Everyone knows that Quentin Tarantino is a die-hard film fan with an encyclopedic knowledge of what came before him. But whereas previous movies like Pulp Fiction and Kill Bill featured on-the-nose references to cinematic history, his newest film, The Hateful Eight tributes in its very form.The Hateful Eight was filmed in 65 mm, and will be projected in supersized 70 mm as a “roadshow,” an old-school theatrical engagement (complete with intermission and program) that used to accompany the debuts of classic movies like Gone With the Wind and Ben-Hur.

Tarantino and crew will do the same thing for their snowy Western for a limited time beginning on Christmas Day. “It’s really the way to go,” Tarantino says in the video above, which explains the movie’s unique filming decisions.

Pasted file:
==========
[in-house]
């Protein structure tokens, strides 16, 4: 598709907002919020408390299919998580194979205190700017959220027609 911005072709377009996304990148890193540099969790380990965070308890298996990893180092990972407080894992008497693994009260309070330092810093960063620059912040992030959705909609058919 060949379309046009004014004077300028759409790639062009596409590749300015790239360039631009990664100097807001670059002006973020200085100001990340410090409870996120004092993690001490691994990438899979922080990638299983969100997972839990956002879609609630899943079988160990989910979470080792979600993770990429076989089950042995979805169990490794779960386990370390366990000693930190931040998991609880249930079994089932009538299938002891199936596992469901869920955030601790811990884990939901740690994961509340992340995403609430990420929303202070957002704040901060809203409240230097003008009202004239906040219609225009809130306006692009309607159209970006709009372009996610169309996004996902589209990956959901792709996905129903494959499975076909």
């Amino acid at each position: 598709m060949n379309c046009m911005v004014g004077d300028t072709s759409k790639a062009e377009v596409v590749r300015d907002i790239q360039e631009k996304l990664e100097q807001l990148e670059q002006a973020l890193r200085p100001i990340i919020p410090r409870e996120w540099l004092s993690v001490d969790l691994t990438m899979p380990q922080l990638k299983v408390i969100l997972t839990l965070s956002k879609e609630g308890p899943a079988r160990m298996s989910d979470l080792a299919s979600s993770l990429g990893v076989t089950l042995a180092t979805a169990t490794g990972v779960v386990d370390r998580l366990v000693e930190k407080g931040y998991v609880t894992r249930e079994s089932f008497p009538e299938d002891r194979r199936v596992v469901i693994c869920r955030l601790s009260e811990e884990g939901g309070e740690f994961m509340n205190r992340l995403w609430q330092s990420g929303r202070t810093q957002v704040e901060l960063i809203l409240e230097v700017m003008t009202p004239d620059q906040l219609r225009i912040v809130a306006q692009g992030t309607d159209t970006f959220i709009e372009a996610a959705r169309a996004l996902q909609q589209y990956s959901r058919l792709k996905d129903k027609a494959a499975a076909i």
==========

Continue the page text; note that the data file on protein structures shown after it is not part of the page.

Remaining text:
Because not every theater is equipped or willing to show The Hateful Eight in 70 mm film, the road shows will provide a unique opportunity for dedicated fans to see it the way filmmakers intended. “The film is shot in 65 mm and projected in 70, with an image twice the size of what you’re used to,” Samuel L. Jackson says. “Which makes your enhanced viewing even doper.”

The Hateful Eight is also the 11th film to be shot in Ultra Panavision, the widest possible format. The process involved reconstructing and rebuilding old lenses that hadn’t been used since 1966’s Khartoum. “Ultra Panavision: when you absolutely, positively, got to wow everyone in the room,” Jackson says. “Accept no substitutes.”

The Hateful Eight opens this Christmas.

The Hateful Eight
  • Movie
  • 187 minutes